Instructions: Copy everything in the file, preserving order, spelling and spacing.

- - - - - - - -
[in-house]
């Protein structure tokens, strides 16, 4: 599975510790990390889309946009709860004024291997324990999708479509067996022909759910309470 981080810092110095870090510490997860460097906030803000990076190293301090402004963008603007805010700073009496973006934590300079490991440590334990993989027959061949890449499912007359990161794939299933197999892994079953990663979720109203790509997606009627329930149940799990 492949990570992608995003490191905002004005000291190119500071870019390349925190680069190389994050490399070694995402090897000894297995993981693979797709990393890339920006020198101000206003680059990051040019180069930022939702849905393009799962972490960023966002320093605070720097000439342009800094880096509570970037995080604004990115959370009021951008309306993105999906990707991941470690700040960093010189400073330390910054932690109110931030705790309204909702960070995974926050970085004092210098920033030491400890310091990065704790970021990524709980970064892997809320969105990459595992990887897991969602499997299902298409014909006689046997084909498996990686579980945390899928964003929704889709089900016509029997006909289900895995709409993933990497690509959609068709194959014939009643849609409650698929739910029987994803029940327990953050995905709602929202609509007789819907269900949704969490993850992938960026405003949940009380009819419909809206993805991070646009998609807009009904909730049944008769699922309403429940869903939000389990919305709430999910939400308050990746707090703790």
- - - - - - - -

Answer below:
[in-house]
């Protein structure tokens, strides 16, 4: 599975510790990390889309946009709860004024291997324990999708479509067996022909759910309470 981080810092110095870090510490997860460097906030803000990076190293301090402004963008603007805010700073009496973006934590300079490991440590334990993989027959061949890449499912007359990161794939299933197999892994079953990663979720109203790509997606009627329930149940799990 492949990570992608995003490191905002004005000291190119500071870019390349925190680069190389994050490399070694995402090897000894297995993981693979797709990393890339920006020198101000206003680059990051040019180069930022939702849905393009799962972490960023966002320093605070720097000439342009800094880096509570970037995080604004990115959370009021951008309306993105999906990707991941470690700040960093010189400073330390910054932690109110931030705790309204909702960070995974926050970085004092210098920033030491400890310091990065704790970021990524709980970064892997809320969105990459595992990887897991969602499997299902298409014909006689046997084909498996990686579980945390899928964003929704889709089900016509029997006909289900895995709409993933990497690509959609068709194959014939009643849609409650698929739910029987994803029940327990953050995905709602929202609509007789819907269900949704969490993850992938960026405003949940009380009819419909809206993805991070646009998609807009009904909730049944008769699922309403429940869903939000389990919305709430999910939400308050990746707090703790």